Tuesday, December 4, 2012

FOREIGN CORNER: The Snowtown Murders (Australia)

John Bunting is the most notorious serial killer in the history of Australia. Beginning in 1992 and continuing through late 1998, Bunting killed 11 people, all of whom he considered deserving. He targeted suspected pedophiles and homosexuals in his spree, and in the late 90s he moved in with a mother and her sons where he soon had control over their minds, emotions, and manipulated one of the boys into aiding him in his murders. The Snowtown Murders is the story of Bunting, and is so effective, so chilling, so unnervingly well constructed, I hope to never see it again.

The film takes place in the slums north of Adelaide, where Elizabeth Harvey (Louise Harris) is a single mother to three boys. The days of these people consist of smoking cigarettes one after another and staring lifelessly into the expanse of Australia surrounding their neighborhood. The will to carry on is vacant in the eyes of these boys and this mother, and the grey sadness of their lives is exemplified by the dry palette of the camera. The trouble for this family exists long before John arrives; Jamie, the focus of the boys, is solemn and passive. He and his two younger brothers are molested by her sister’s boyfriend who lives across the street, and Jamie is regularly molested by his older brother, though he doesn’t do anything to stop the abuse. Lucas Pittaway plays Jamie as a lost soul, and perhaps it is his Australian heritage which emphasized his resemblance to Heath Ledger.

One day, out of the blue, John (Daniel Henshall) enters their lives. He appears one morning in the kitchen cooking breakfast and entertaining the family. John is a powerful personality and it is clear he is taking charge of the dynamic in the home. Before long he begins manipulating Jamie, encouraging him to retaliate for the wrong that has been pressed upon him. The way he asks questions and controls conversations make it seem like there is only one answer to everything. He mutilates kangaroos to throw the remains on the boyfriends’ front porch, he begins to change. Without any type of concerted effort – he is simply being himself – John has pulled Jamie into his orbit.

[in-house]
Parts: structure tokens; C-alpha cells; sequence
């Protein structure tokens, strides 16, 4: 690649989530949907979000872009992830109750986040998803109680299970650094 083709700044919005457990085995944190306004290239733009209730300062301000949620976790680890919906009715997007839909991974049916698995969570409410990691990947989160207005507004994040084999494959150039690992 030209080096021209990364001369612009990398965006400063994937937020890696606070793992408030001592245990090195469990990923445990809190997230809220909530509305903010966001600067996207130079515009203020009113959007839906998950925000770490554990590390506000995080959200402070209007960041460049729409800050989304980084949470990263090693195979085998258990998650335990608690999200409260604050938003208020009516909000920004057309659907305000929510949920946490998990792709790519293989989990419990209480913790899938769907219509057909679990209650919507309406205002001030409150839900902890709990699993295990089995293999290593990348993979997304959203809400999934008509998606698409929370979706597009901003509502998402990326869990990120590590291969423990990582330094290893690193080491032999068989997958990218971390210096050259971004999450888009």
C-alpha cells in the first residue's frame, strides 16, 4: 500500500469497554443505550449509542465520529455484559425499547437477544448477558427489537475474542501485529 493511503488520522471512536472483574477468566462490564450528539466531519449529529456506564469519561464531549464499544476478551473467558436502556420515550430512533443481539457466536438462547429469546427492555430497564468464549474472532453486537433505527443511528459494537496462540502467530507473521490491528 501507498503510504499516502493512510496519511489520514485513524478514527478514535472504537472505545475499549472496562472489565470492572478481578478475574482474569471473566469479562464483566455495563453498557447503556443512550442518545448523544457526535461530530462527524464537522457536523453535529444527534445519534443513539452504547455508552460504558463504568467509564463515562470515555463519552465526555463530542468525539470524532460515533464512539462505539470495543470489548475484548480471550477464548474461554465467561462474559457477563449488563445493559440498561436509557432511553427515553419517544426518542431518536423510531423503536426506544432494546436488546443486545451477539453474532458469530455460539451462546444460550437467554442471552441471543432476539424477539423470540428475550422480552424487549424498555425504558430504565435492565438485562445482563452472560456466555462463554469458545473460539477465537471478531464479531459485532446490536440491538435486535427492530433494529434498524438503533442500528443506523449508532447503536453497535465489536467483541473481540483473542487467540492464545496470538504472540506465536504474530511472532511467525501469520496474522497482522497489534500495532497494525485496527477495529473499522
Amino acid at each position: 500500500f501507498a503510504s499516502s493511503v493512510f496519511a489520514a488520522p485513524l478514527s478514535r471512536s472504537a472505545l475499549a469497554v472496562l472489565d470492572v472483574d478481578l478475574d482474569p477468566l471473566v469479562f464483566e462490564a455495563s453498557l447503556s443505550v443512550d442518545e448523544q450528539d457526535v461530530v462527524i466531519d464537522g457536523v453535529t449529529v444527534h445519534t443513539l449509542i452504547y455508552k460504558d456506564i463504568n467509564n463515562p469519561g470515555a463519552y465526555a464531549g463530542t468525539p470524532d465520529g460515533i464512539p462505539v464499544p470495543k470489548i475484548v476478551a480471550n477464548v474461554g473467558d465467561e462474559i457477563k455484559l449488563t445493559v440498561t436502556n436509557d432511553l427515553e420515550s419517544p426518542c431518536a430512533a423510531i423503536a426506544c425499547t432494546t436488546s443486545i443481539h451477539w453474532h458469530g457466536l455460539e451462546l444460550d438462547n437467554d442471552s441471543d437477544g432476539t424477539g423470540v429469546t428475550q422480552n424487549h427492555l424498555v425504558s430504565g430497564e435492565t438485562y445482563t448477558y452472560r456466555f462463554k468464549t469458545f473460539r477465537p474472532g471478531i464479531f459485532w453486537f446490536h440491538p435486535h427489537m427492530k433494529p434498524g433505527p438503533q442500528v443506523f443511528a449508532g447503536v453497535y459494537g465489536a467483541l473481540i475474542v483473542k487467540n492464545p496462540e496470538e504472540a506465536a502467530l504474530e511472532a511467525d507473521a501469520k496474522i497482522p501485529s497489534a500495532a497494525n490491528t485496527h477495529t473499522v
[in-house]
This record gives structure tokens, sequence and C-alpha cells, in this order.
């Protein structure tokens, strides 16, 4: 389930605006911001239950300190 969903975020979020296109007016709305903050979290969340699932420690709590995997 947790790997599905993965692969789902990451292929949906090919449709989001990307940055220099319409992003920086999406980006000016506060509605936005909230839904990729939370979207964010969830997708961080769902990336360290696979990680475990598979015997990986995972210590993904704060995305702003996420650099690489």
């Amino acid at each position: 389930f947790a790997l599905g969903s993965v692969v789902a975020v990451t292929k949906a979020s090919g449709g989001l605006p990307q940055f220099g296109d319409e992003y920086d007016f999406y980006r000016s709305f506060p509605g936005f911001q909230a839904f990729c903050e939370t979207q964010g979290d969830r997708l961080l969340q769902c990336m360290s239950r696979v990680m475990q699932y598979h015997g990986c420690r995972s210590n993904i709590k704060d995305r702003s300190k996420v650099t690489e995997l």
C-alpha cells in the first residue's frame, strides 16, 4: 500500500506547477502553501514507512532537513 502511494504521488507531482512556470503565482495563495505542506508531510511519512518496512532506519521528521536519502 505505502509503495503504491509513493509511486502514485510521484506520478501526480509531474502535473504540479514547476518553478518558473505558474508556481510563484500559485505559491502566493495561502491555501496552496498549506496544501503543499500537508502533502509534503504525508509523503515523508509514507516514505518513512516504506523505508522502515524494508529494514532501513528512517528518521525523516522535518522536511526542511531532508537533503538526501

The chilling way in which John takes over the film is one of the great affecting techniques of the film. John begins seeking out his victims, murdering them in a bathtub and disposing of their bodies. The film becomes a battle of the powerful will of John against the weak, lifelessness of Jamie. He is passive and weak minded, and John preys upon the desperation of the family in order to fulfill what he sees as his duty. His victims “deserve it” in his mind and Jamie is powerless against the magnetism and ferocity percolating in the pure evil of John’s soul.

I do wish the film would have been a bit more clear, especially towards the end, but the vagueness of the actions in the conclusion still leave an effectively unsavory taste.

The Snowtown Murders is one of the most unsettling films I have ever seen. This is more brutal and unflinching than Larry Clark’s Bully, more gritty than Requiem for a Dream, more stressful than any film experience I have endured. But that is the goal of the picture; this is a study of a maniac whose charm and magnetic personality made him all the more dangerous. Imagine Charles Manson as a “hands on” leader of weaker minds and you have John Bunting. He is currently serving eleven life sentences for his murders, and Jamie will be eligible for parole in 2025, when he will be 45 years old. Here is a film with a specific duty from first time director Justin Kurzel. I don’t know if I am glad I saw it, but I have seen it, and I will never look at it again.